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1 When Atoms Meet. 2 Bonding Forces  Electron – electron repulsive forces  Nucleus – nucleus repulsive forces  Electron – necleus attractive forces.

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Presentation on theme: "1 When Atoms Meet. 2 Bonding Forces  Electron – electron repulsive forces  Nucleus – nucleus repulsive forces  Electron – necleus attractive forces."— Presentation transcript:

1 1 When Atoms Meet

2 2 Bonding Forces  Electron – electron repulsive forces  Nucleus – nucleus repulsive forces  Electron – necleus attractive forces Bonds  Forces that hold groups of atoms together and make them function as a unit.

3 3 Metals and Nonmetals

4 4 Types of Chemical Bonding 1. Metal with nonmetal: electron transfer and ionic bonding

5 5 Three models of chemical bonding Electron transfer Ionic

6 6 Types of Chemical Bonding 1. Metal with nonmetal: electron transfer and ionic bonding 2. Nonmetal with nonmetal: electron sharing and covalent bonding

7 7 Three models of chemical bonding Electron transferElectron sharing Ionic Covalent

8 8 Types of Chemical Bonding 1. Metal with nonmetal: electron transfer and ionic bonding 2. Nonmetal with nonmetal: electron sharing and covalent bonding 3. Metal with metal: electron pooling and metallic bonding

9 9 Three models of chemical bonding Electron transferElectron sharingElectron pooling Ionic CovalentMetallic

10 The outer shell electrons of an atom Participate in chemical bonding 1A 1ns 1 2A 2ns 2 3A 3ns 2 np 1 4A 4ns 2 np 2 5A 5ns 2 np 3 6A 6ns 2 np 4 7A 7ns 2 np 5 Group# of valence e - e - configuration Valence Electrons

11 11 G. N. Lewis Developed the idea in Lewis Structures

12 12 Nitrogen, N, is in Group 5A and therefore has 5 valence electrons. N:... : N.... N:.. : N... Place one dot per valence electron on each of the four sides of the element symbol. Pair the dots (electrons) until all of the valence electrons are used. Lewis Dot Symbols

13 13 Lewis Dot Symbols

14 14 The Octet Rule Chemical compounds tend to form so that each atom, by gaining, losing, or sharing electrons, has eight electrons in its highest occupied energy level. The same number of electrons as in the nearest noble gas The first exception to this is hydrogen, which follows the duet rule. The second exception is helium which does not form bonds because it is already “full” with its two electrons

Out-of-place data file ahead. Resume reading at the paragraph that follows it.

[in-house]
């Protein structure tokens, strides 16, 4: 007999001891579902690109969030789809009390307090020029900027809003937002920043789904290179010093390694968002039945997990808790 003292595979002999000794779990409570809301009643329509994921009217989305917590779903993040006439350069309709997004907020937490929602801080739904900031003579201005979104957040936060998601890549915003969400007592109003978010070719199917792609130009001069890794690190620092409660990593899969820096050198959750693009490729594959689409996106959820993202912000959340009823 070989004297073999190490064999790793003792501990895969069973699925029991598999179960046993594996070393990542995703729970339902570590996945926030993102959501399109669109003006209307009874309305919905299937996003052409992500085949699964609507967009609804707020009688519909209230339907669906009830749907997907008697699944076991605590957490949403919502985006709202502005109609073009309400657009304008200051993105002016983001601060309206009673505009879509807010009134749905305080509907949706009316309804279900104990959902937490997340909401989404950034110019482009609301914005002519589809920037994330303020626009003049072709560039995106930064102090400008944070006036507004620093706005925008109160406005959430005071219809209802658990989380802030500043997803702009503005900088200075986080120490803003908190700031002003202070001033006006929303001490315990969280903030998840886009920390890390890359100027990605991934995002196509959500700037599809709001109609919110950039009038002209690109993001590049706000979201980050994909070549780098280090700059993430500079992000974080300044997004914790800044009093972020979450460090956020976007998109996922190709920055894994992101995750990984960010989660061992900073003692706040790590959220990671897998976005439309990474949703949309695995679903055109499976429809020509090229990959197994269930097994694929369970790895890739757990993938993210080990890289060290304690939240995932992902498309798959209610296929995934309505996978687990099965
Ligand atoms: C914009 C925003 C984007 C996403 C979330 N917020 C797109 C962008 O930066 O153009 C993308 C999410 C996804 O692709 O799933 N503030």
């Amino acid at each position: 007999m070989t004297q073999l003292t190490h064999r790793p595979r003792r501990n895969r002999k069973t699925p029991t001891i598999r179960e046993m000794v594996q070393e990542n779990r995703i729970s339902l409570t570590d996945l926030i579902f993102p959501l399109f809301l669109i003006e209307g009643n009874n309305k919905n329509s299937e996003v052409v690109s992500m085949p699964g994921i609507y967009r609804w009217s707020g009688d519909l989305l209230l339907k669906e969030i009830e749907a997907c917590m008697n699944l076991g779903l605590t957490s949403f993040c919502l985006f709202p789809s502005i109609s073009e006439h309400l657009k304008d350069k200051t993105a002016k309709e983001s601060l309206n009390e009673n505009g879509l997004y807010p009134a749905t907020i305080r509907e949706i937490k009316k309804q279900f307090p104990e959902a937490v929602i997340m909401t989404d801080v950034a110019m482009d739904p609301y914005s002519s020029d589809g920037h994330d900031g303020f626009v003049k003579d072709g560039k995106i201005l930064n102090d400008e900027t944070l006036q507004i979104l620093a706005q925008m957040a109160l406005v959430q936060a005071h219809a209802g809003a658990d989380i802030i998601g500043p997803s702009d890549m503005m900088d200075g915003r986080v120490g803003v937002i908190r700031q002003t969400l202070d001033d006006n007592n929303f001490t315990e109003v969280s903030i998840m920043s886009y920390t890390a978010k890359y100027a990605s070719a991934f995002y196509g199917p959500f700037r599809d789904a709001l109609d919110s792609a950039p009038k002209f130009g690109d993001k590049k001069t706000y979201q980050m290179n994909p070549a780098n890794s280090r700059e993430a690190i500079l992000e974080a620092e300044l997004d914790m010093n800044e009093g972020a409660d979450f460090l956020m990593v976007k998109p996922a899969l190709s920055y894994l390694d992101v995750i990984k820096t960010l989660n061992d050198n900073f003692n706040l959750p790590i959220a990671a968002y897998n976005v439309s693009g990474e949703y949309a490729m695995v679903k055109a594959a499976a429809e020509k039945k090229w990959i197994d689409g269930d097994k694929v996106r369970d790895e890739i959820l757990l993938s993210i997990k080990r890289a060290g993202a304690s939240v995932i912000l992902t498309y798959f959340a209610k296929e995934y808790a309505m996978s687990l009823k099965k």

15 15 Li + F Li + F - Ionic Bond 1s 2 2s 1 1s 2 2s 2 2p 5 1s 2 1s 2 2s 2 2p 6 [He][Ne] Li 1s2s2p F 1s2s2p + Li + 1s2s2p F-F- 1s2s2p +

16 16 Lattice energy (E) increases as Q increases and/or as r decreases. cmpd lattice energy MgF 2 MgO LiF LiCl Q= +2,-1 Q= +2,-2 r F < r Cl Electrostatic (Lattice) Energy E = k Q+Q-Q+Q- r Q + is the charge on the cation Q - is the charge on the anion r is the distance between the ions Lattice energy (E) is the energy required to completely separate one mole of a solid ionic compound into gaseous ions.

17 17 A chemical bond in which two or more electrons are shared by two atoms. How should two atoms share electrons? FF + 7e - FF 8e - F F F F Lewis structure of F 2 lone pairs single covalent bond Covalent Bond

18 18 Distribution of electron density of H 2 HH

19 19 8e - H H O ++ O HH O HHor 2e - Lewis structure of water Double bond – two atoms share two pairs of electrons single covalent bonds O C O or O C O 8e - double bonds Triple bond – two atoms share three pairs of electrons N N 8e - N N triple bond or

20 20 H F F H A covalent bond with greater electron density around one of the two atoms electron rich region electron poor region e - riche - poor ++ -- Polar Covalent Bond

21 21 Electron density distributions in H 2, F 2, and HF.

22 22 Electronegativities (EN) The ability of an atom in a molecule to attract shared electrons to itself Linus Pauling